In general, disorders of the thyroid system tend to cause thyroid function to become either underactive (hypothyroid) or overactive (hyperthyroid). In addition to these general problems, the thyroid gland can become grossly enlarged, a condition called a goiter, and people can develop cancer of the thyroid.

Any of these conditions are potentially very serious.


The symptoms of thyroid disease can be quite variable from individual to individual. Common symptoms of hypothyroidism often include:

  • Dry skin
  • Reduced heart rate
  • Sluggishness
  • Puffiness
  • Skin changes
  • Hair loss
  • Lethargy
  • Weight gain

Common symptoms of hyperthyroidism include:

  • Elevated pulse
  • Dry eyes
  • Light sensitivity
  • Insomnia
  • Irregular or rapid heartbeat
  • Weakness
  • Tremors


Diagnosing a thyroid disorder requires a careful analysis of screening thyroid blood tests and additional testing if a thyroid condition is suspected. In diagnosing a thyroid disorder, assessing the pituitary-thyroid relationship is particularly critical. This can generally be done by measuring the amount of total T3 and free T4 in your blood, as well as your TSH blood levels.

In some cases, the proper interpretation of TSH levels can be tricky and controversial.

If your TSH levels are elevated and your free T4 levels are low, this likely indicates that your thyroid gland is not producing enough hormone and your pituitary gland is attempting to whip up its function, which may indicate hypothyroidism. However, in rare instances high TSH levels could also be related to a pituitary tumor.

If your TSH levels are low and your free T4 levels are high, it may mean that your thyroid gland is producing too much thyroid hormone, but low TSH levels could also signify pituitary disease. Your endocrinologist should be able to provide a comprehensive diagnosis for you and may recommend additional testing if necessary.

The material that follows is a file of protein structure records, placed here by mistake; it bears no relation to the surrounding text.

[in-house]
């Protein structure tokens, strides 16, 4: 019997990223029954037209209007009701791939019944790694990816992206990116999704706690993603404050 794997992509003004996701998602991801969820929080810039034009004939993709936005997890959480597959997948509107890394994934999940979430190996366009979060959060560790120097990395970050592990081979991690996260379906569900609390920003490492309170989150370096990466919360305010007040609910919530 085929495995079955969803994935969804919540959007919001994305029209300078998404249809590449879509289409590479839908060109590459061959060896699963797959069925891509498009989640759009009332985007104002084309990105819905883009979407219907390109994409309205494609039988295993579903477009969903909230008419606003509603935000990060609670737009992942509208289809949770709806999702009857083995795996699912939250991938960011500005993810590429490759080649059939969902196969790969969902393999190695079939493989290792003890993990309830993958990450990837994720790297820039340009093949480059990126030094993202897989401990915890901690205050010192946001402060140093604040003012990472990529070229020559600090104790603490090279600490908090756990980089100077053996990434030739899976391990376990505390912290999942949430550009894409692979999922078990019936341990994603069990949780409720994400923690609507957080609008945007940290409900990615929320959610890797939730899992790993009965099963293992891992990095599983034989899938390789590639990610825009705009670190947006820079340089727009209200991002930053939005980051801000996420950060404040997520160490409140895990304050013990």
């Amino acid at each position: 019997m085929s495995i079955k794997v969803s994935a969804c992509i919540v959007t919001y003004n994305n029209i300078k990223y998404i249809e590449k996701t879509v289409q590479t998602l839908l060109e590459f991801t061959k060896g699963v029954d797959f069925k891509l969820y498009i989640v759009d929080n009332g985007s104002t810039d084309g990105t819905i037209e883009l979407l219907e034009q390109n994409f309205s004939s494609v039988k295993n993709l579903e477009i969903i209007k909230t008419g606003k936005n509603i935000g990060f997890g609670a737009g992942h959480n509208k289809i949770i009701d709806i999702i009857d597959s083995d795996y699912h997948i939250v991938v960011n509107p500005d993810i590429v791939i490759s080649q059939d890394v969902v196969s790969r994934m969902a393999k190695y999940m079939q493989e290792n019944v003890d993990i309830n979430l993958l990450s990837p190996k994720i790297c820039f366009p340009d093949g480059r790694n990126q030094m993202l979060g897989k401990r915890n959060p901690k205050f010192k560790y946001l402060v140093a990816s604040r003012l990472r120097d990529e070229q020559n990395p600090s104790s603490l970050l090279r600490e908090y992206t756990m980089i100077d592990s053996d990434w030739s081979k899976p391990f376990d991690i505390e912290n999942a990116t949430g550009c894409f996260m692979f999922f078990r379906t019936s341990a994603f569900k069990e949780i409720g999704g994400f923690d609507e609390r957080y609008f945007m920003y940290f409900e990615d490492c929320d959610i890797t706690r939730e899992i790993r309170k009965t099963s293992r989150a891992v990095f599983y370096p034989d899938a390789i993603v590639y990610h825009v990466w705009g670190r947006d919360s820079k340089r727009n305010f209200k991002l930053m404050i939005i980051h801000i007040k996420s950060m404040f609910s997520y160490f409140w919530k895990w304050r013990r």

A Word From Verywell

The thyroid gland and the hormones it produces are critically important to human development and a healthy life. The critical nature of thyroid function is reflected in the complex mechanisms that nature has established for the regulation of thyroid hormones.

Because the thyroid system is so important to our everyday functioning, it's crucial to properly diagnose and treat any problems that occur. If you have symptoms of either hypothyroidism or hyperthyroidism, be sure to tell your healthcare provider so you can be tested.

14 Sources
Verywell Health uses only high-quality sources, including peer-reviewed studies, to support the facts within our articles. Read our editorial process to learn more about how we fact-check and keep our content accurate, reliable, and trustworthy.
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Additional Reading

By Richard N. Fogoros, MD
Richard N. Fogoros, MD, is a retired professor of medicine and board-certified in internal medicine, clinical cardiology, and clinical electrophysiology.